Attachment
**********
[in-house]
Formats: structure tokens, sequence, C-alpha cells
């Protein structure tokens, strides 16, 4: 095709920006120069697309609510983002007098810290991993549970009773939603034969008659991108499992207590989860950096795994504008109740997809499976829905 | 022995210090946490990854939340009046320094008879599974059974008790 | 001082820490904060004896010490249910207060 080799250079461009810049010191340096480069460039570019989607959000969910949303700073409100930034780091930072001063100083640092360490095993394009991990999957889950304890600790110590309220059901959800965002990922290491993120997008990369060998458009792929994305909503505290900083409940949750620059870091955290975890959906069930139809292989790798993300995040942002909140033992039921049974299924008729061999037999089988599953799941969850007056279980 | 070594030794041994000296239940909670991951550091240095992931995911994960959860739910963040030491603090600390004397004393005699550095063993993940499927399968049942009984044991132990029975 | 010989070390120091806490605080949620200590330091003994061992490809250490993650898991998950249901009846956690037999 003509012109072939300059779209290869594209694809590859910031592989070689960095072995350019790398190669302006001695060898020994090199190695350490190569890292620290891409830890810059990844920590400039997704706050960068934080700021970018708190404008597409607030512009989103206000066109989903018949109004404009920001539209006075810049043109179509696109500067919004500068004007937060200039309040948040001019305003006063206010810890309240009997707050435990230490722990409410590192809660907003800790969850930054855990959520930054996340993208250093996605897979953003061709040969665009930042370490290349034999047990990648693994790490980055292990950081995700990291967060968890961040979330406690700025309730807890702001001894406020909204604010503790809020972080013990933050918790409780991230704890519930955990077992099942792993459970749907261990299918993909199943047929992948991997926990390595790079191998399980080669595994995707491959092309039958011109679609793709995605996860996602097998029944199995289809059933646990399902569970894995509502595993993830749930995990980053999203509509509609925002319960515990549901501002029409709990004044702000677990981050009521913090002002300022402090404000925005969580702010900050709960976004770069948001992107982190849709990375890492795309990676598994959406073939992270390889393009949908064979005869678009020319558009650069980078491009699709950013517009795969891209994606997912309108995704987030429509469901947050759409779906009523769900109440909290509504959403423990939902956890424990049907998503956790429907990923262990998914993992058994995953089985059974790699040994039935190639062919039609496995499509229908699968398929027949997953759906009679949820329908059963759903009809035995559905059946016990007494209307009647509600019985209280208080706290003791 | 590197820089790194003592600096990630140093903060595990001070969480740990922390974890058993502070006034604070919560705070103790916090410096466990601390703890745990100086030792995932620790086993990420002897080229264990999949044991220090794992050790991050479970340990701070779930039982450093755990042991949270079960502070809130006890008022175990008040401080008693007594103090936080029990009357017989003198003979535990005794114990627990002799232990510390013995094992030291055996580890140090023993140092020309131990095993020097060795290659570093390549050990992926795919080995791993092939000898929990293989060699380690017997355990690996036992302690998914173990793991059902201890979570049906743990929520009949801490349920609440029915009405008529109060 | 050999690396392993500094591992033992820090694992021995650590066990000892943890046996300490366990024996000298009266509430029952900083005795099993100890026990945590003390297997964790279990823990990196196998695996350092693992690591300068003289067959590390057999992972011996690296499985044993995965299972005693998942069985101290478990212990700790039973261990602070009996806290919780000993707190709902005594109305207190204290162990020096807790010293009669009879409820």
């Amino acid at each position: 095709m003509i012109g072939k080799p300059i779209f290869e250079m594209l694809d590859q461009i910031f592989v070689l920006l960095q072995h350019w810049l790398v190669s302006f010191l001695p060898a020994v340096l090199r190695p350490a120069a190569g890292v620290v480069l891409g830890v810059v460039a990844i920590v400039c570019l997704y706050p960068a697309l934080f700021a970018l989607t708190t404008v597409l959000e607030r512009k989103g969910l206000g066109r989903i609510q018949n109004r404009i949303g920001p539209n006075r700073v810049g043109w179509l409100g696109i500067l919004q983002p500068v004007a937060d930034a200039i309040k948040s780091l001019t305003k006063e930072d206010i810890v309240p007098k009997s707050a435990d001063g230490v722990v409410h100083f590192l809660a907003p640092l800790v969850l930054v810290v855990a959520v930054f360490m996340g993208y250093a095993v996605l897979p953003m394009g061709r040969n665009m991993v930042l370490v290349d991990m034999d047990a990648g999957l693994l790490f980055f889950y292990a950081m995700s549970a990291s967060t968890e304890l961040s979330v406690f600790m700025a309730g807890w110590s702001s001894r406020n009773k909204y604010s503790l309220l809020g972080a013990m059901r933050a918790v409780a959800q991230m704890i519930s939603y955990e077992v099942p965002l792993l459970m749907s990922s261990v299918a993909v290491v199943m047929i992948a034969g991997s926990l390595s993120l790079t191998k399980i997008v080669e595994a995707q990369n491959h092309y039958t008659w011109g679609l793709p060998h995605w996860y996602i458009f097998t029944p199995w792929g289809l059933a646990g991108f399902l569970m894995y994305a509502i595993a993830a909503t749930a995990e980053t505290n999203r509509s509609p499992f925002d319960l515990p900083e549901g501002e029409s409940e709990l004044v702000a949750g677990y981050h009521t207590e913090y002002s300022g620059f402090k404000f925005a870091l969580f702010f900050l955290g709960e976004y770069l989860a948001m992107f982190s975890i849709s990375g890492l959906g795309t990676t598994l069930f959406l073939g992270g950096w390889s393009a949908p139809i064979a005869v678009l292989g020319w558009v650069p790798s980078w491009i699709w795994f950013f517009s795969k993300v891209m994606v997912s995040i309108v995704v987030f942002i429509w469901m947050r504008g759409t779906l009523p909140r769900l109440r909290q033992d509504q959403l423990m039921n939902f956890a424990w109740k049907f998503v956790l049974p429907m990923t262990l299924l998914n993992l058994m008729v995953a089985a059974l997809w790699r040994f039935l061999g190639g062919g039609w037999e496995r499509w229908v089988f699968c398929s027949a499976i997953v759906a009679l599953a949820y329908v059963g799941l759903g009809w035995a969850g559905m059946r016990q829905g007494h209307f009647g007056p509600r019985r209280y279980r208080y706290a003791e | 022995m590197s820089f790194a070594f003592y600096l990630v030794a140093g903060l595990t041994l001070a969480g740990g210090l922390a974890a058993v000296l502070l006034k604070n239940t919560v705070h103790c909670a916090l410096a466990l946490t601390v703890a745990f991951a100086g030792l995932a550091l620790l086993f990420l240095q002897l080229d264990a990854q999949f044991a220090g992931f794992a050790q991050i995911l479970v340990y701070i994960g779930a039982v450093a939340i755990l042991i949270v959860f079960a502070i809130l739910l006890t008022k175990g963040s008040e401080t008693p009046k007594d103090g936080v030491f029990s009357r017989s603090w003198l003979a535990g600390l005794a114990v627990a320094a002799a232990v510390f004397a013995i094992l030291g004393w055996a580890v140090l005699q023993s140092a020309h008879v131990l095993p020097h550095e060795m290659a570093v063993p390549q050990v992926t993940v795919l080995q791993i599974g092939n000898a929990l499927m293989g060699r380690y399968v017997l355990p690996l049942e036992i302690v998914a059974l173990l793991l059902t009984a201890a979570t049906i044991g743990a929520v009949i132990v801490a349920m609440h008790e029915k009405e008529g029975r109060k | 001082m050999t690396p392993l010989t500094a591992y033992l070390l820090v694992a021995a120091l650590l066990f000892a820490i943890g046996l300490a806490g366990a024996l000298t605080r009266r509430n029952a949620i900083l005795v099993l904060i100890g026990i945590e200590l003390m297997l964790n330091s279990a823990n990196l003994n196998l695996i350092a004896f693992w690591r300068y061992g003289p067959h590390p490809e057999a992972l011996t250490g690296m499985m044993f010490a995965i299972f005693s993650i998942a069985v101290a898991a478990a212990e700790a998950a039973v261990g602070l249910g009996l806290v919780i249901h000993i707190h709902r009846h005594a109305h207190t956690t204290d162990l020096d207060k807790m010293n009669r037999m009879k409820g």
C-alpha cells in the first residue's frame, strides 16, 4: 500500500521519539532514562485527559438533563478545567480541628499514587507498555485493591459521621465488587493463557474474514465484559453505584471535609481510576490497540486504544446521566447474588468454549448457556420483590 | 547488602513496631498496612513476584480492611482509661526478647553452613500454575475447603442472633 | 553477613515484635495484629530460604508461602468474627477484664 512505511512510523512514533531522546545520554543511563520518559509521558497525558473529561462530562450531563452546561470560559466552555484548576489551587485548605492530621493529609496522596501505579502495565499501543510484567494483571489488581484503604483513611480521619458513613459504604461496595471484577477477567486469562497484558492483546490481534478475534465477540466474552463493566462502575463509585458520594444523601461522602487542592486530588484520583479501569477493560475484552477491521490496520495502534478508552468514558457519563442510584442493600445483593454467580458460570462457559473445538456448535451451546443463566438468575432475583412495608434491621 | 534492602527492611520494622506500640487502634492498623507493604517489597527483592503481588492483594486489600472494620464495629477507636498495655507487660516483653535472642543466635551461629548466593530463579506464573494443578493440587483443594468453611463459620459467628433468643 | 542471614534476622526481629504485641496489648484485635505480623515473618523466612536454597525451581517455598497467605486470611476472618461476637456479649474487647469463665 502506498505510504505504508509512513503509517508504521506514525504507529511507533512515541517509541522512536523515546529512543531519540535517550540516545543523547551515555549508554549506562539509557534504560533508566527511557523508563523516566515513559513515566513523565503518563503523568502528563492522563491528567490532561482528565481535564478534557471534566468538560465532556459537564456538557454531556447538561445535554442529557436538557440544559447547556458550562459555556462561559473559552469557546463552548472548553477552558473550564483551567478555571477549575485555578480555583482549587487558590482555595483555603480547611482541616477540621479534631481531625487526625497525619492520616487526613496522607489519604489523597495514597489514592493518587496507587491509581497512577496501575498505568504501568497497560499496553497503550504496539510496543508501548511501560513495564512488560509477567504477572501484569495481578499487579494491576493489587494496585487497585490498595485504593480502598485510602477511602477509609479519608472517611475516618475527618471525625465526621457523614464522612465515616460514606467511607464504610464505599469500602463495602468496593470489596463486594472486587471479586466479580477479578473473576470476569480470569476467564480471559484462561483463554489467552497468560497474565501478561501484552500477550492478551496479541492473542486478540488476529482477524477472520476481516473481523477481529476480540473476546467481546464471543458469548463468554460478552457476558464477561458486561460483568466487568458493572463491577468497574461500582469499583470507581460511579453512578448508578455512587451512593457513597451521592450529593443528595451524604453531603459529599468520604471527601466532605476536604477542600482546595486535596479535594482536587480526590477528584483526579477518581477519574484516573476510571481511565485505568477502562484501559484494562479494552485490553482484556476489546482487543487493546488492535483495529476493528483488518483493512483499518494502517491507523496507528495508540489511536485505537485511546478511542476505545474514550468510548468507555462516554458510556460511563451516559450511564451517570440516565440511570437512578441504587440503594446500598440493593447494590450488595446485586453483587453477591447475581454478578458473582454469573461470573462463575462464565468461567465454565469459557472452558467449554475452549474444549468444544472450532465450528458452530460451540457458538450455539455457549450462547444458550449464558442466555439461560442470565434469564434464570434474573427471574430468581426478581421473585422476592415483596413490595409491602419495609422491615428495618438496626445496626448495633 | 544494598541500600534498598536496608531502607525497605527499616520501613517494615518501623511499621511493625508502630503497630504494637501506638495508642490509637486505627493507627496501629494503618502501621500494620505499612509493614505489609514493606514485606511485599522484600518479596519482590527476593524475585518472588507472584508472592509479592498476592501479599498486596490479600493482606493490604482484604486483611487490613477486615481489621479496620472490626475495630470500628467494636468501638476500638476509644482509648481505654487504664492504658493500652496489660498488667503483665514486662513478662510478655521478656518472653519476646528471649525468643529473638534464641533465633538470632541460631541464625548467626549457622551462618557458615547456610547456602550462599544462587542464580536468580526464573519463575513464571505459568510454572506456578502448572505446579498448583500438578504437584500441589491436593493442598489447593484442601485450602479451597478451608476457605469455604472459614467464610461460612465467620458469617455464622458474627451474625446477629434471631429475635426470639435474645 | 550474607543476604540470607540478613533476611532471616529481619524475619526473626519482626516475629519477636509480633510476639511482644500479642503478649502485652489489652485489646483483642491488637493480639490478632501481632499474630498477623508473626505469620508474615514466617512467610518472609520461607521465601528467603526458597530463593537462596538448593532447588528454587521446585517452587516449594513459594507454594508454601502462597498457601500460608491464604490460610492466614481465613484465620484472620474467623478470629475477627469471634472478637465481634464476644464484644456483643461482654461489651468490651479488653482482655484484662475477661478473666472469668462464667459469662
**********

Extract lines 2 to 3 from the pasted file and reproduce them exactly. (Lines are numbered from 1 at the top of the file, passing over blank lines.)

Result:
Formats: structure tokens, sequence, C-alpha cells
């Protein structure tokens, strides 16, 4: 095709920006120069697309609510983002007098810290991993549970009773939603034969008659991108499992207590989860950096795994504008109740997809499976829905 | 022995210090946490990854939340009046320094008879599974059974008790 | 001082820490904060004896010490249910207060 080799250079461009810049010191340096480069460039570019989607959000969910949303700073409100930034780091930072001063100083640092360490095993394009991990999957889950304890600790110590309220059901959800965002990922290491993120997008990369060998458009792929994305909503505290900083409940949750620059870091955290975890959906069930139809292989790798993300995040942002909140033992039921049974299924008729061999037999089988599953799941969850007056279980 | 070594030794041994000296239940909670991951550091240095992931995911994960959860739910963040030491603090600390004397004393005699550095063993993940499927399968049942009984044991132990029975 | 010989070390120091806490605080949620200590330091003994061992490809250490993650898991998950249901009846956690037999 003509012109072939300059779209290869594209694809590859910031592989070689960095072995350019790398190669302006001695060898020994090199190695350490190569890292620290891409830890810059990844920590400039997704706050960068934080700021970018708190404008597409607030512009989103206000066109989903018949109004404009920001539209006075810049043109179509696109500067919004500068004007937060200039309040948040001019305003006063206010810890309240009997707050435990230490722990409410590192809660907003800790969850930054855990959520930054996340993208250093996605897979953003061709040969665009930042370490290349034999047990990648693994790490980055292990950081995700990291967060968890961040979330406690700025309730807890702001001894406020909204604010503790809020972080013990933050918790409780991230704890519930955990077992099942792993459970749907261990299918993909199943047929992948991997926990390595790079191998399980080669595994995707491959092309039958011109679609793709995605996860996602097998029944199995289809059933646990399902569970894995509502595993993830749930995990980053999203509509509609925002319960515990549901501002029409709990004044702000677990981050009521913090002002300022402090404000925005969580702010900050709960976004770069948001992107982190849709990375890492795309990676598994959406073939992270390889393009949908064979005869678009020319558009650069980078491009699709950013517009795969891209994606997912309108995704987030429509469901947050759409779906009523769900109440909290509504959403423990939902956890424990049907998503956790429907990923262990998914993992058994995953089985059974790699040994039935190639062919039609496995499509229908699968398929027949997953759906009679949820329908059963759903009809035995559905059946016990007494209307009647509600019985209280208080706290003791 | 590197820089790194003592600096990630140093903060595990001070969480740990922390974890058993502070006034604070919560705070103790916090410096466990601390703890745990100086030792995932620790086993990420002897080229264990999949044991220090794992050790991050479970340990701070779930039982450093755990042991949270079960502070809130006890008022175990008040401080008693007594103090936080029990009357017989003198003979535990005794114990627990002799232990510390013995094992030291055996580890140090023993140092020309131990095993020097060795290659570093390549050990992926795919080995791993092939000898929990293989060699380690017997355990690996036992302690998914173990793991059902201890979570049906743990929520009949801490349920609440029915009405008529109060 | 050999690396392993500094591992033992820090694992021995650590066990000892943890046996300490366990024996000298009266509430029952900083005795099993100890026990945590003390297997964790279990823990990196196998695996350092693992690591300068003289067959590390057999992972011996690296499985044993995965299972005693998942069985101290478990212990700790039973261990602070009996806290919780000993707190709902005594109305207190204290162990020096807790010293009669009879409820």